October 20, 2020
Leadership can be difficult to define concisely, but you know it when it inspires you, or when it is absent. In the realm of medicine, leadership themes often relate to integrity, trust, having a vision, creating an environment that promotes teamwork, developing others, and building relationships. Paramount today is also the ability to cultivate and promote diversity and inclusion.
The above qualities, however, are seemingly at odds with the traditional Halstedian pyramidal system that dominated American surgical training during the 20th Century. In this hierarchy, leaders emerged by personal achievement. Success was attained by showing up early, staying late, having ability, believing that no one could do as good of a job as you, and meeting the highest standards as an individual. While the pyramidal structure officially has been eliminated from surgery training programs, it has been noted that career development often remains a steep competition with young surgeons vying for opportunities to demonstrate their abilities in order to navigate “frustrating and stressful periods, trying to find their ‘surgical identity.’”
It is important to remember that leadership skills, like creating an anastomosis, take proper instruction and deliberate practice.
Recognizing that surgeons are naturally called upon to be leaders in increasingly complex, team-based environments, a larger emphasis has been placed on fostering leadership capabilities for the current era at all levels. It is important to remember that leadership skills, like creating an anastomosis, take proper instruction and deliberate practice. Attending a leadership course can be an effective way to learn these skills. It also allows for networking with current and future leaders to gain their perspective. Yet, simply attending a course is not enough. To gain the most benefit, you must prepare to be an active participant, work to enhance your skills while there, and be determined to continue to affect change when you return home.
The following are some suggestions to optimize your experience.
What to Bring to a Leadership Course
An Open Mind
Go with the understanding that you are there to learn and be pushed outside of your comfort zone. If you already knew everything, you wouldn’t need to attend the course. Therefore, be open to what the organizers and invited leaders have created for you. Be willing to consider new concepts and be receptive to diverse views and ideas. An accepting mentality will prevent you from ignoring or disregarding ideas that are different from your current frame of reference.
Bring an enthusiasm for team growth to the course and it will be much more beneficial.
A Desire to Change
You made the decision to attend the course, presumably because you wanted to be a better leader. But being a leader, especially early in your career, requires shifting from goals centered on personal achievement to promoting the work and success of others. Bring an enthusiasm for team growth to the course and it will be much more beneficial.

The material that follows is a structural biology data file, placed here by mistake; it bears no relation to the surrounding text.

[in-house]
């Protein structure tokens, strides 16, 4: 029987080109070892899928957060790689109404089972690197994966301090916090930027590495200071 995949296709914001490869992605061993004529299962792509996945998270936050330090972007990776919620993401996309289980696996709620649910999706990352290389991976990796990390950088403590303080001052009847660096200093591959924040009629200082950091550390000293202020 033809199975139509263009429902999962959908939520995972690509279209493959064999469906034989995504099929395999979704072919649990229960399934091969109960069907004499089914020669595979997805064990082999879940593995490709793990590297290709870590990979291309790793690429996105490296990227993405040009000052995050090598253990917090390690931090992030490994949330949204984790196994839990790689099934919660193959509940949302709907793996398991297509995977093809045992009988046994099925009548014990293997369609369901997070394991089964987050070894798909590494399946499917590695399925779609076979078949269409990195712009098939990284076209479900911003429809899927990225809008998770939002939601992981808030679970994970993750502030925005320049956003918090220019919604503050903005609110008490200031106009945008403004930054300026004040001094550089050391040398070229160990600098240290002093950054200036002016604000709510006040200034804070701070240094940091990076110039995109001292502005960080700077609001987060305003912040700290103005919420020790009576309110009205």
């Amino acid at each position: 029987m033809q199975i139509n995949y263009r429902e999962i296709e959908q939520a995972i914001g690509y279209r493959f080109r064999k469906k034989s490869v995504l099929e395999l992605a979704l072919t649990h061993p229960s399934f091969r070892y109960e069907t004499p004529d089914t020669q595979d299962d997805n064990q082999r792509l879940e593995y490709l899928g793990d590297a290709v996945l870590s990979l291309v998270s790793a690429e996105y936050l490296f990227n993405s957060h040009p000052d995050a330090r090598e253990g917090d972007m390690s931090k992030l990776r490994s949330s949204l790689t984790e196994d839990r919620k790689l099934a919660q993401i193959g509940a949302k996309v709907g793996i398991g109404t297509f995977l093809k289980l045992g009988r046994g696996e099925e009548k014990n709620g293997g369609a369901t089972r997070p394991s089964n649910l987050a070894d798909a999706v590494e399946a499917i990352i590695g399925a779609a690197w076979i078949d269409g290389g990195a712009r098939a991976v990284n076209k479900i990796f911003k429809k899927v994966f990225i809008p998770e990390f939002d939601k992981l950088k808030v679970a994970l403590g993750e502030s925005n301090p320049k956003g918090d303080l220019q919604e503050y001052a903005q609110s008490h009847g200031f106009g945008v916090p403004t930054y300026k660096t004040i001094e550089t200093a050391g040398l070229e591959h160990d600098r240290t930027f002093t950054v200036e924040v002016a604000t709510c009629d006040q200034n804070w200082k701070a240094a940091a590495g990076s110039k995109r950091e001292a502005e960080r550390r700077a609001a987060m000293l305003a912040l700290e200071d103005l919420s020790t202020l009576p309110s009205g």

A Commitment to Actively Participate
Surgeons learn by doing. We are active by nature. Yet many of us become introverted when placed in new surroundings or with unfamiliar people. Resist the urge to be a passive bystander. Fully engage in all aspects of the course, including large and small group discussions, activities, and networking events. You never know when you may impress your next partner or department chair.
What to Take Away from a Leadership Course
A Dedication to Practice Your New Skills
Whether it is listening to understand or being more assertive in large groups, find opportunities to demonstrate and hone your new leadership abilities. Formally set leadership goals at the start of each rotation (for trainees) or academic year (for faculty). Actively seek feedback from peers, senior residents, partners, and chiefs. Returning home from a course and falling back into your old routine will stunt your leadership growth potential. Leverage what you learned and put it into practice.
Remember that everyone at home was working while you were gone. They did not just have the same amazing time learning how to be a leader. You must work to recruit others to help you affect change.
An Understanding that Others May Be Resistant to Change
This may be the most important takeaway, particularly if you’ve had a life-altering epiphany at the course. Remember that everyone at home was working while you were gone. They did not just have the same amazing time learning how to be a leader. You must work to recruit others to help you affect change. Be patient and considerate with those who do not fully support your efforts. Use your new leadership skills to create a team that can assist you in achieving the desired outcome.
A Commitment to Continued Professional Development
Becoming an effective leader is a long process; one that likely is never really complete. Understand that you will have successes and failures at every step. Leadership is like surgery—if it were easy, everyone would do it. Be determined in your efforts to enhance your leadership abilities. Also remember that your career is a marathon and not a sprint. Periodically take stock of what you have achieved. Celebrate the small wins and learn from failures so you can see them coming in the future and prepare accordingly. During times of slow progress, do not get frustrated and remember why you wanted to be a leader in the first place.
The opinions expressed in this article are those of the author and do not necessarily reflect the views of The Society of Thoracic Surgeons.